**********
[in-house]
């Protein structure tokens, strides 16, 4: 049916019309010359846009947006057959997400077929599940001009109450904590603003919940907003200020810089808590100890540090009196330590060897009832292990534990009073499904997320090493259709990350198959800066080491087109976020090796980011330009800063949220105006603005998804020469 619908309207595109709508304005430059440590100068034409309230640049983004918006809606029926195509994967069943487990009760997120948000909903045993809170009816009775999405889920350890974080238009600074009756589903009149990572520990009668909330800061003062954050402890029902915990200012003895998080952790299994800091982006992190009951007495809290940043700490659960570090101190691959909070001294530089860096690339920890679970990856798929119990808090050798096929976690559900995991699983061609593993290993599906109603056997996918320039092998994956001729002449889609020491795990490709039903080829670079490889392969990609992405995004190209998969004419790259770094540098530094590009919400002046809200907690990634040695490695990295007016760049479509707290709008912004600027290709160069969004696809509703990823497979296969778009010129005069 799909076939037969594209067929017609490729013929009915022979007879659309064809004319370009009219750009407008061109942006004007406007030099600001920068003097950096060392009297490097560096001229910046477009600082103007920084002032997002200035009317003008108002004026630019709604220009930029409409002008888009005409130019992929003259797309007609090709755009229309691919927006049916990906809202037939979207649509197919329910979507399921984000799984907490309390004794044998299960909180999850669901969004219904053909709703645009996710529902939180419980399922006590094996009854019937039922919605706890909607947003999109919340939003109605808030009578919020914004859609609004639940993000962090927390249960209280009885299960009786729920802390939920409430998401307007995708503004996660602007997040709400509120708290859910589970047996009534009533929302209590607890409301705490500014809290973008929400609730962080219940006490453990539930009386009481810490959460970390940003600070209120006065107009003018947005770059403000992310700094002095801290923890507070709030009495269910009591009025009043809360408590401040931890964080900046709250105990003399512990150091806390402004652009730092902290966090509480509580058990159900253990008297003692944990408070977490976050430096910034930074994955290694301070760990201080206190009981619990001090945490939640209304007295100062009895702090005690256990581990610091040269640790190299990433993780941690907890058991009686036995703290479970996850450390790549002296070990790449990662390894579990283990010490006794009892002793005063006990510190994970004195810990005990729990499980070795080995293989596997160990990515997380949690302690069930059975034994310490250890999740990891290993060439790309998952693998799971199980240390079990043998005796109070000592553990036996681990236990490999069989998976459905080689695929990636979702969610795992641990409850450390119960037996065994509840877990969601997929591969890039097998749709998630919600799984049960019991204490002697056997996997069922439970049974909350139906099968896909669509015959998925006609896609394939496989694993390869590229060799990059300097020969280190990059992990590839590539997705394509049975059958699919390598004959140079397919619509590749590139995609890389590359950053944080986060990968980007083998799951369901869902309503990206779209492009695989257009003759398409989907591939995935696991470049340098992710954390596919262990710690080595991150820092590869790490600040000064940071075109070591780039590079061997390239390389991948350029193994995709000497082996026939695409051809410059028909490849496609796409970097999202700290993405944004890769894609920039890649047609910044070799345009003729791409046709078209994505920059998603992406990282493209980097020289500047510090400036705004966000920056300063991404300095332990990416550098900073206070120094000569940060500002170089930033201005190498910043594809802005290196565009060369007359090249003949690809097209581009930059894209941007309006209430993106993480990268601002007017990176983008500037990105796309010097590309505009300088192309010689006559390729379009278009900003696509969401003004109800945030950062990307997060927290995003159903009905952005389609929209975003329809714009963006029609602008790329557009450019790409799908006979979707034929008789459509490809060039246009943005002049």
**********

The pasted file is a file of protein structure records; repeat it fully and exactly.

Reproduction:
[in-house]
């Protein structure tokens, strides 16, 4: 049916019309010359846009947006057959997400077929599940001009109450904590603003919940907003200020810089808590100890540090009196330590060897009832292990534990009073499904997320090493259709990350198959800066080491087109976020090796980011330009800063949220105006603005998804020469 619908309207595109709508304005430059440590100068034409309230640049983004918006809606029926195509994967069943487990009760997120948000909903045993809170009816009775999405889920350890974080238009600074009756589903009149990572520990009668909330800061003062954050402890029902915990200012003895998080952790299994800091982006992190009951007495809290940043700490659960570090101190691959909070001294530089860096690339920890679970990856798929119990808090050798096929976690559900995991699983061609593993290993599906109603056997996918320039092998994956001729002449889609020491795990490709039903080829670079490889392969990609992405995004190209998969004419790259770094540098530094590009919400002046809200907690990634040695490695990295007016760049479509707290709008912004600027290709160069969004696809509703990823497979296969778009010129005069 799909076939037969594209067929017609490729013929009915022979007879659309064809004319370009009219750009407008061109942006004007406007030099600001920068003097950096060392009297490097560096001229910046477009600082103007920084002032997002200035009317003008108002004026630019709604220009930029409409002008888009005409130019992929003259797309007609090709755009229309691919927006049916990906809202037939979207649509197919329910979507399921984000799984907490309390004794044998299960909180999850669901969004219904053909709703645009996710529902939180419980399922006590094996009854019937039922919605706890909607947003999109919340939003109605808030009578919020914004859609609004639940993000962090927390249960209280009885299960009786729920802390939920409430998401307007995708503004996660602007997040709400509120708290859910589970047996009534009533929302209590607890409301705490500014809290973008929400609730962080219940006490453990539930009386009481810490959460970390940003600070209120006065107009003018947005770059403000992310700094002095801290923890507070709030009495269910009591009025009043809360408590401040931890964080900046709250105990003399512990150091806390402004652009730092902290966090509480509580058990159900253990008297003692944990408070977490976050430096910034930074994955290694301070760990201080206190009981619990001090945490939640209304007295100062009895702090005690256990581990610091040269640790190299990433993780941690907890058991009686036995703290479970996850450390790549002296070990790449990662390894579990283990010490006794009892002793005063006990510190994970004195810990005990729990499980070795080995293989596997160990990515997380949690302690069930059975034994310490250890999740990891290993060439790309998952693998799971199980240390079990043998005796109070000592553990036996681990236990490999069989998976459905080689695929990636979702969610795992641990409850450390119960037996065994509840877990969601997929591969890039097998749709998630919600799984049960019991204490002697056997996997069922439970049974909350139906099968896909669509015959998925006609896609394939496989694993390869590229060799990059300097020969280190990059992990590839590539997705394509049975059958699919390598004959140079397919619509590749590139995609890389590359950053944080986060990968980007083998799951369901869902309503990206779209492009695989257009003759398409989907591939995935696991470049340098992710954390596919262990710690080595991150820092590869790490600040000064940071075109070591780039590079061997390239390389991948350029193994995709000497082996026939695409051809410059028909490849496609796409970097999202700290993405944004890769894609920039890649047609910044070799345009003729791409046709078209994505920059998603992406990282493209980097020289500047510090400036705004966000920056300063991404300095332990990416550098900073206070120094000569940060500002170089930033201005190498910043594809802005290196565009060369007359090249003949690809097209581009930059894209941007309006209430993106993480990268601002007017990176983008500037990105796309010097590309505009300088192309010689006559390729379009278009900003696509969401003004109800945030950062990307997060927290995003159903009905952005389609929209975003329809714009963006029609602008790329557009450019790409799908006979979707034929008789459509490809060039246009943005002049």